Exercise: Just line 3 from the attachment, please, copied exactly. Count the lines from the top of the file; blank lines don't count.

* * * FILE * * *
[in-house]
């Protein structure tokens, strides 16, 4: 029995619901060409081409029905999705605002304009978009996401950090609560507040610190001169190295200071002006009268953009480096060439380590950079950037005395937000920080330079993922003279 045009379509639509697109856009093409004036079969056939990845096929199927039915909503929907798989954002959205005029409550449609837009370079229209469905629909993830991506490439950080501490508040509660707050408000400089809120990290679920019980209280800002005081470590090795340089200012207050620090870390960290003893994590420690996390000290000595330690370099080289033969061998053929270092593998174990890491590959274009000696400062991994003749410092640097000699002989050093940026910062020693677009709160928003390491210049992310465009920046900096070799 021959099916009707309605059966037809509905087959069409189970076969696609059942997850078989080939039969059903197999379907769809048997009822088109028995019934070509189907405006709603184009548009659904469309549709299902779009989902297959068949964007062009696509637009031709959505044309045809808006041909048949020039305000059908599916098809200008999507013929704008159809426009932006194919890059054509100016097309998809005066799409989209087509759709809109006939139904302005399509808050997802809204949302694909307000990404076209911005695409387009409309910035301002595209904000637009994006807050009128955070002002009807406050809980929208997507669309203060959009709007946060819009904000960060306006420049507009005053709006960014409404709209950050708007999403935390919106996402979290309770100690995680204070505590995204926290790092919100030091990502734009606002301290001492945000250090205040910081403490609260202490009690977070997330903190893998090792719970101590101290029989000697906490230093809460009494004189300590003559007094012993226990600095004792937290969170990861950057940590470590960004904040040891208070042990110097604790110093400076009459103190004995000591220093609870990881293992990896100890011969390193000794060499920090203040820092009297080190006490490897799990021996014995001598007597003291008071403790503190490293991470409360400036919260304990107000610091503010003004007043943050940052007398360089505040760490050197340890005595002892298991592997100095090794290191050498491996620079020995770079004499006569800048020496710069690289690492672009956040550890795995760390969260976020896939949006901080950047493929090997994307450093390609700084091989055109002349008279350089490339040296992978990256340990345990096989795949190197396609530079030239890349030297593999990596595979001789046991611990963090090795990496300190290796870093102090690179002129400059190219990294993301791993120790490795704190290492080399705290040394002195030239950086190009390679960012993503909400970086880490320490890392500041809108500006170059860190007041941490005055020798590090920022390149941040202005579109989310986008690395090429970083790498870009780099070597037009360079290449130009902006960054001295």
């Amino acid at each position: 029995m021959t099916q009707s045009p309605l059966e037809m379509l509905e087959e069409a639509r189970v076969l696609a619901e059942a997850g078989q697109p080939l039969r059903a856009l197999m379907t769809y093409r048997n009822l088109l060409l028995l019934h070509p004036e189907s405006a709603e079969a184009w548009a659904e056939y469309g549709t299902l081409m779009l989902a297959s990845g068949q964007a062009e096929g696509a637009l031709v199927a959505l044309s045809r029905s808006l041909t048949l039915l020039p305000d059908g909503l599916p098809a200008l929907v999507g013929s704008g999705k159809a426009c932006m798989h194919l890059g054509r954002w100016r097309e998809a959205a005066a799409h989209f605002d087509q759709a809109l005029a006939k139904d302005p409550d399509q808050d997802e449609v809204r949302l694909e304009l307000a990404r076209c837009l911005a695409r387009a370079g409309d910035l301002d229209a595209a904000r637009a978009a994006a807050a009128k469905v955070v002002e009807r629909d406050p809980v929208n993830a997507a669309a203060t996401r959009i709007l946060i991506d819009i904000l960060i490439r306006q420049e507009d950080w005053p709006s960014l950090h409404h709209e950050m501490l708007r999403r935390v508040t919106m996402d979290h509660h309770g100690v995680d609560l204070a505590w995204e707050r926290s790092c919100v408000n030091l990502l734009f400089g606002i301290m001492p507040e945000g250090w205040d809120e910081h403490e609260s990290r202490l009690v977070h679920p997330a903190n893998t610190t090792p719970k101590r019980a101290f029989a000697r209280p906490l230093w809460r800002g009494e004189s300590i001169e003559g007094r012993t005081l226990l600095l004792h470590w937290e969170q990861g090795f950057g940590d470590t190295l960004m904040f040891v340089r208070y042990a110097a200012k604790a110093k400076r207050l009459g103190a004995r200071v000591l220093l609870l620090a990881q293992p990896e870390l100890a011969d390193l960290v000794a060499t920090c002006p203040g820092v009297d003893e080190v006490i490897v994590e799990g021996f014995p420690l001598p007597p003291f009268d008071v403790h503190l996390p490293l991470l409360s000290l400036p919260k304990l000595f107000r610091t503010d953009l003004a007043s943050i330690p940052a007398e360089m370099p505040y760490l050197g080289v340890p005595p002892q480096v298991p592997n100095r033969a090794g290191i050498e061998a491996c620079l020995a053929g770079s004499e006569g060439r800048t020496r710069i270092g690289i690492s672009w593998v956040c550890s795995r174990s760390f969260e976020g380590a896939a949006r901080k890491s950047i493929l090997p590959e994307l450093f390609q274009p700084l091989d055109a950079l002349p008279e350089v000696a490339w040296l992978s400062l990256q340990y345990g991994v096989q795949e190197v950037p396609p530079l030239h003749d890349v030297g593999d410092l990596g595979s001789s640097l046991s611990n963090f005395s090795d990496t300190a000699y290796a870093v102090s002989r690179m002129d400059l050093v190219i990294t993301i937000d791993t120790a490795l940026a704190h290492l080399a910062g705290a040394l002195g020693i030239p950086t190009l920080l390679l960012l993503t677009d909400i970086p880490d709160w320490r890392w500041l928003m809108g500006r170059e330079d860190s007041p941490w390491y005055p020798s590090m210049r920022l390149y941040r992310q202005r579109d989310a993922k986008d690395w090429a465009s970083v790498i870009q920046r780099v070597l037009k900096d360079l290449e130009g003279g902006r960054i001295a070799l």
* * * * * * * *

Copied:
């Amino acid at each position: 029995m021959t099916q009707s045009p309605l059966e037809m379509l509905e087959e069409a639509r189970v076969l696609a619901e059942a997850g078989q697109p080939l039969r059903a856009l197999m379907t769809y093409r048997n009822l088109l060409l028995l019934h070509p004036e189907s405006a709603e079969a184009w548009a659904e056939y469309g549709t299902l081409m779009l989902a297959s990845g068949q964007a062009e096929g696509a637009l031709v199927a959505l044309s045809r029905s808006l041909t048949l039915l020039p305000d059908g909503l599916p098809a200008l929907v999507g013929s704008g999705k159809a426009c932006m798989h194919l890059g054509r954002w100016r097309e998809a959205a005066a799409h989209f605002d087509q759709a809109l005029a006939k139904d302005p409550d399509q808050d997802e449609v809204r949302l694909e304009l307000a990404r076209c837009l911005a695409r387009a370079g409309d910035l301002d229209a595209a904000r637009a978009a994006a807050a009128k469905v955070v002002e009807r629909d406050p809980v929208n993830a997507a669309a203060t996401r959009i709007l946060i991506d819009i904000l960060i490439r306006q420049e507009d950080w005053p709006s960014l950090h409404h709209e950050m501490l708007r999403r935390v508040t919106m996402d979290h509660h309770g100690v995680d609560l204070a505590w995204e707050r926290s790092c919100v408000n030091l990502l734009f400089g606002i301290m001492p507040e945000g250090w205040d809120e910081h403490e609260s990290r202490l009690v977070h679920p997330a903190n893998t610190t090792p719970k101590r019980a101290f029989a000697r209280p906490l230093w809460r800002g009494e004189s300590i001169e003559g007094r012993t005081l226990l600095l004792h470590w937290e969170q990861g090795f950057g940590d470590t190295l960004m904040f040891v340089r208070y042990a110097a200012k604790a110093k400076r207050l009459g103190a004995r200071v000591l220093l609870l620090a990881q293992p990896e870390l100890a011969d390193l960290v000794a060499t920090c002006p203040g820092v009297d003893e080190v006490i490897v994590e799990g021996f014995p420690l001598p007597p003291f009268d008071v403790h503190l996390p490293l991470l409360s000290l400036p919260k304990l000595f107000r610091t503010d953009l003004a007043s943050i330690p940052a007398e360089m370099p505040y760490l050197g080289v340890p005595p002892q480096v298991p592997n100095r033969a090794g290191i050498e061998a491996c620079l020995a053929g770079s004499e006569g060439r800048t020496r710069i270092g690289i690492s672009w593998v956040c550890s795995r174990s760390f969260e976020g380590a896939a949006r901080k890491s950047i493929l090997p590959e994307l450093f390609q274009p700084l091989d055109a950079l002349p008279e350089v000696a490339w040296l992978s400062l990256q340990y345990g991994v096989q795949e190197v950037p396609p530079l030239h003749d890349v030297g593999d410092l990596g595979s001789s640097l046991s611990n963090f005395s090795d990496t300190a000699y290796a870093v102090s002989r690179m002129d400059l050093v190219i990294t993301i937000d791993t120790a490795l940026a704190h290492l080399a910062g705290a040394l002195g020693i030239p950086t190009l920080l390679l960012l993503t677009d909400i970086p880490d709160w320490r890392w500041l928003m809108g500006r170059e330079d860190s007041p941490w390491y005055p020798s590090m210049r920022l390149y941040r992310q202005r579109d989310a993922k986008d690395w090429a465009s970083v790498i870009q920046r780099v070597l037009k900096d360079l290449e130009g003279g902006r960054i001295a070799l």